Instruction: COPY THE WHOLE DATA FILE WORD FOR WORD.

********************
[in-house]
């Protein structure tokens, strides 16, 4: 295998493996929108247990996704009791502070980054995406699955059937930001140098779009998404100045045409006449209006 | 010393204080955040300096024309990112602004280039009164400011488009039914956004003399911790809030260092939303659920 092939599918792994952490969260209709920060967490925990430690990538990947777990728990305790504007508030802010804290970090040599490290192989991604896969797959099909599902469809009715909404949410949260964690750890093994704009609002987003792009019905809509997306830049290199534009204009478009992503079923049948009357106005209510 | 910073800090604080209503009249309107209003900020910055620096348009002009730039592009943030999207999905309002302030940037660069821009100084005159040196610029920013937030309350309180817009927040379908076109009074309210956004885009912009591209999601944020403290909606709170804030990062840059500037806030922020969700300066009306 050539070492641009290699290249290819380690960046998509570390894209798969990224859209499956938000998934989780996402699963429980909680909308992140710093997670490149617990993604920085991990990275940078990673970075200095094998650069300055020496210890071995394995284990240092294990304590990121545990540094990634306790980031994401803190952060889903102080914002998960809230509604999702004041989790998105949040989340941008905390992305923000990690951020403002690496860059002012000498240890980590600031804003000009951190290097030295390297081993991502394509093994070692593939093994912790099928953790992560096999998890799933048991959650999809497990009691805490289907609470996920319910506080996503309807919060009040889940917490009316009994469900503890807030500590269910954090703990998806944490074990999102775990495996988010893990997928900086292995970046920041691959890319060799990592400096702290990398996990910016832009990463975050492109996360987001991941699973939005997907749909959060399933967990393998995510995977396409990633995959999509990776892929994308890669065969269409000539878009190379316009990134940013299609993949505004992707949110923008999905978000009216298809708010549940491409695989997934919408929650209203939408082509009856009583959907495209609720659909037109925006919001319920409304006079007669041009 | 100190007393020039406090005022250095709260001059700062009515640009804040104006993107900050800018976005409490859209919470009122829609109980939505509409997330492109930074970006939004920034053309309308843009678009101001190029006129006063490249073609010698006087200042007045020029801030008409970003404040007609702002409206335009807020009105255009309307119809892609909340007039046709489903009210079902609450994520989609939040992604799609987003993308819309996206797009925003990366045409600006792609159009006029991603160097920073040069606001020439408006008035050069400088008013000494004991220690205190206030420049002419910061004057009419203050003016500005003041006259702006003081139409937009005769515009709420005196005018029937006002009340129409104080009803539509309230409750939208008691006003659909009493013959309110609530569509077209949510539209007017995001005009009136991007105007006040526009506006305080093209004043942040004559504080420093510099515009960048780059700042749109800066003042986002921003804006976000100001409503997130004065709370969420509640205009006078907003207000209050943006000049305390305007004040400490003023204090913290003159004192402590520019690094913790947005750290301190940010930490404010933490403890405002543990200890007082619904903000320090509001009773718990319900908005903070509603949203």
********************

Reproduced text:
[in-house]
């Protein structure tokens, strides 16, 4: 295998493996929108247990996704009791502070980054995406699955059937930001140098779009998404100045045409006449209006 | 010393204080955040300096024309990112602004280039009164400011488009039914956004003399911790809030260092939303659920 092939599918792994952490969260209709920060967490925990430690990538990947777990728990305790504007508030802010804290970090040599490290192989991604896969797959099909599902469809009715909404949410949260964690750890093994704009609002987003792009019905809509997306830049290199534009204009478009992503079923049948009357106005209510 | 910073800090604080209503009249309107209003900020910055620096348009002009730039592009943030999207999905309002302030940037660069821009100084005159040196610029920013937030309350309180817009927040379908076109009074309210956004885009912009591209999601944020403290909606709170804030990062840059500037806030922020969700300066009306 050539070492641009290699290249290819380690960046998509570390894209798969990224859209499956938000998934989780996402699963429980909680909308992140710093997670490149617990993604920085991990990275940078990673970075200095094998650069300055020496210890071995394995284990240092294990304590990121545990540094990634306790980031994401803190952060889903102080914002998960809230509604999702004041989790998105949040989340941008905390992305923000990690951020403002690496860059002012000498240890980590600031804003000009951190290097030295390297081993991502394509093994070692593939093994912790099928953790992560096999998890799933048991959650999809497990009691805490289907609470996920319910506080996503309807919060009040889940917490009316009994469900503890807030500590269910954090703990998806944490074990999102775990495996988010893990997928900086292995970046920041691959890319060799990592400096702290990398996990910016832009990463975050492109996360987001991941699973939005997907749909959060399933967990393998995510995977396409990633995959999509990776892929994308890669065969269409000539878009190379316009990134940013299609993949505004992707949110923008999905978000009216298809708010549940491409695989997934919408929650209203939408082509009856009583959907495209609720659909037109925006919001319920409304006079007669041009 | 100190007393020039406090005022250095709260001059700062009515640009804040104006993107900050800018976005409490859209919470009122829609109980939505509409997330492109930074970006939004920034053309309308843009678009101001190029006129006063490249073609010698006087200042007045020029801030008409970003404040007609702002409206335009807020009105255009309307119809892609909340007039046709489903009210079902609450994520989609939040992604799609987003993308819309996206797009925003990366045409600006792609159009006029991603160097920073040069606001020439408006008035050069400088008013000494004991220690205190206030420049002419910061004057009419203050003016500005003041006259702006003081139409937009005769515009709420005196005018029937006002009340129409104080009803539509309230409750939208008691006003659909009493013959309110609530569509077209949510539209007017995001005009009136991007105007006040526009506006305080093209004043942040004559504080420093510099515009960048780059700042749109800066003042986002921003804006976000100001409503997130004065709370969420509640205009006078907003207000209050943006000049305390305007004040400490003023204090913290003159004192402590520019690094913790947005750290301190940010930490404010933490403890405002543990200890007082619904903000320090509001009773718990319900908005903070509603949203």